So what do you think?  Do you have any good parenting advice?  Please press comments and tell us your story!  

Copyright © 2013. Leading by Serving- Leadership is for Everyone!. All rights reserved.

What If Today…We Chose Kindness?

Today we have a guest post from Betsy Cross, mother of nine, ages 4-25, former ballet dancer, artist and genealogy enthusiast, she directs the Family History Center on Cape Cod, Massachusetts, and spends her free time either helping people with their family history or writing for one of her blogs. Her newest blog “What If Today…” is a blog dedicated to thoughts on life and leadership.

 “The ideas that have lighted my way are kindness, beauty and truth.”

~Albert Einstein

We’ve all heard the story of the man on the bus with his unruly children. His children were misbehaving and upsetting the other travelers, one of whom asked if he could help the father settle them down.

“Thank you,” the father said in response to the stranger’s offer. “We were just at the hospital. Their mother died  and they’re having a hard time.”

What if the stranger had been cruel with his words? What if he only thought about himself and took the role of spokesman for the other travelers, and demanded that the father do something about his children?  Can you imagine the outcome? Or how much worse the father would feel?

And what about the ripple effect of our kindness and cruelty?

The opportunity to be kind instead of cruel presents itself every day. Sometimes we don’t know it was there until we see and understand how our cruel words would have fallen on someone and we breathe a sigh of relief because we never let them fall from our lips.

I watch my children’s’ behavior a lot and look for signs of the negative ripple effect…a day void of kindnesses. When they lash out at each other I know that they’ve had a hard day. It would be easy for me to jump into the flow of negativity and let it consume me to the point that I send it back to them or the next unlucky soul to cross my path.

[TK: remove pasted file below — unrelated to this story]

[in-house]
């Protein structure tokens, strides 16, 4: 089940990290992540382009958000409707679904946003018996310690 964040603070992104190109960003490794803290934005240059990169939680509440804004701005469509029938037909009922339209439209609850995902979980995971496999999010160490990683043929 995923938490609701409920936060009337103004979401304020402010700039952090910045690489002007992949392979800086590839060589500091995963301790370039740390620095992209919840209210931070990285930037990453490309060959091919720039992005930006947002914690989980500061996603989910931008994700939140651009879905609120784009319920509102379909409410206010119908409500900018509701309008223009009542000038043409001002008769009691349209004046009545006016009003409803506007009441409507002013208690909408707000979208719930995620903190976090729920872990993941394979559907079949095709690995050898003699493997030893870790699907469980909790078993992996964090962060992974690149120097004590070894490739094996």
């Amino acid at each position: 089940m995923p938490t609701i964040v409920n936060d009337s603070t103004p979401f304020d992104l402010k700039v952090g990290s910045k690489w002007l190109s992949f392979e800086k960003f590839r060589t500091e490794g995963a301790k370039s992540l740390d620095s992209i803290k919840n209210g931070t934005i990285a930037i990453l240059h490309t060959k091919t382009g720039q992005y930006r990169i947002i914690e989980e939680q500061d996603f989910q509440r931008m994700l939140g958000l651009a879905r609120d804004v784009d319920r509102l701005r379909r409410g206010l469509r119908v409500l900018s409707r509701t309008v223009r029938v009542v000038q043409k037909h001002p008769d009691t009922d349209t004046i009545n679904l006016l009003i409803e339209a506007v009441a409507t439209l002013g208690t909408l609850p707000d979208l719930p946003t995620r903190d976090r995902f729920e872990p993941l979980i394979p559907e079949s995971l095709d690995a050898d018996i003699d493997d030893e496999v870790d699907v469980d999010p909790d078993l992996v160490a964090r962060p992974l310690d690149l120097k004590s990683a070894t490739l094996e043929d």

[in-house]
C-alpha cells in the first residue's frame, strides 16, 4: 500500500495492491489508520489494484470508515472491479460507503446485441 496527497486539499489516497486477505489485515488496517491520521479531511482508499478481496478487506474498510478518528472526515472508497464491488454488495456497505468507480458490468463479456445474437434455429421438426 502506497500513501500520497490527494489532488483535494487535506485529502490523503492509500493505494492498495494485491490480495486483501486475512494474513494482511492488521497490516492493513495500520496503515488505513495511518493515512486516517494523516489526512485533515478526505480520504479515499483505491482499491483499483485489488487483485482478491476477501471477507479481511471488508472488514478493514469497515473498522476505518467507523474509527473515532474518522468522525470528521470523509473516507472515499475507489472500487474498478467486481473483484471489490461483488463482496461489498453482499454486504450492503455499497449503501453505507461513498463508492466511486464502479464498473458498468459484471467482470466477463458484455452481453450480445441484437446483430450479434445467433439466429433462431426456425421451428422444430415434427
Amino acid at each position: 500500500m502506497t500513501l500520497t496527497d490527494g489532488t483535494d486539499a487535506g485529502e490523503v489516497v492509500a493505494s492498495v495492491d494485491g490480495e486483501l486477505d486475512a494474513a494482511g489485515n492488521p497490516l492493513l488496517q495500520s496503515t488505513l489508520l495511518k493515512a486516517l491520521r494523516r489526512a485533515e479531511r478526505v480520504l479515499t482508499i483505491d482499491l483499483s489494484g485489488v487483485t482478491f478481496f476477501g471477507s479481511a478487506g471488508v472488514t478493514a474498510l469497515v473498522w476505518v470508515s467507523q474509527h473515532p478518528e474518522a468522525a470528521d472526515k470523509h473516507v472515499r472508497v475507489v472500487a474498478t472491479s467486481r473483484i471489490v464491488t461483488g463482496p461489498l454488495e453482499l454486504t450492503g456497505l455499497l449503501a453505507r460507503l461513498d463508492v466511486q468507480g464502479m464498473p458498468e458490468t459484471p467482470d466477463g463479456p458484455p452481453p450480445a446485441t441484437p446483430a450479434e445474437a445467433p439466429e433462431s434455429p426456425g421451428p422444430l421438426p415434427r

But when I stop and consider the needed healing that a smile, a hug, or a listening ear can make room for, I absorb the bad and do my best to carry their burden with them instead of turning my back on them simply because I don’t like their behavior.

And then the magic happens: the splinter rises to the surface. Then the tears start to flow, exposing the pain and cruelty that was inflicted.

The burden and darkness start dissipating, and love starts making its way in soon after.

And the ripple starts flowing in the opposite direction…

I hope to do that more often.

When I was in my 20’s I worked for a bit at a French pastry shop on Main Street. I always worked alone and I was typically overwhelmed because there were a lot of business people who swarmed in for an hour every day.

One day, as I stood behind the counter, I watched as the front door opened half way and an older disheveled woman poked her head in and viciously called to me,” DON’T look at me with that CAT smile!” And then she walked away returning a little while later. This time she came all the way in.

The customers who’d witness the strange confrontation said nothing. I was dumbfounded to be blind-sided with such rudeness, but I kept smiling, hiding the hurt. I instinctively knew something wasn’t right.

She slid into a chair and sat. I asked her if would like something to eat.

No, she had no money, she quipped.

So I paid for her lunch. And she came back for the next two days for more until she asked for money for a bus ticket home and disappeared out of my life. My friends chastised me for being so gullible and such an easy mark for “someone like her” to take advantage of.

But I knew exactly what she was doing. The way I saw it I had three choices, maybe four.

  • Ignore her.
  • Feed her, but nothing more.
  • Do what I felt was right, no strings attached.
  • (here’s where you give me another option…)

Nobody backed me on my choice to “let go and let God”. And I didn’t really care.

She may have walked away laughing at my gullibility. But I walked away with a memory of a friend that I had for a few days who chatted with me as she ate food that I’d prepared for her. She shared some of her stories and brightened my days. Her life was rough.She didn’t ask me to fix it, and I wouldn’t have known how to or where to start anyway. I was just so happy to see her smile every day as she learned to trust me. I really felt connected to her. I didn’t pity her. I didn’t judge her. My motives were all about friendship and showing up as myself for the brief time we shared.

I will never forget her smile and kind eyes.

I’m pleased with the choices I made. And I’m pretty sure that the Man Upstairs is, too.

  • Do you think it’s important to be kind always?
  • Is it hard for you to be kind with no strings attached?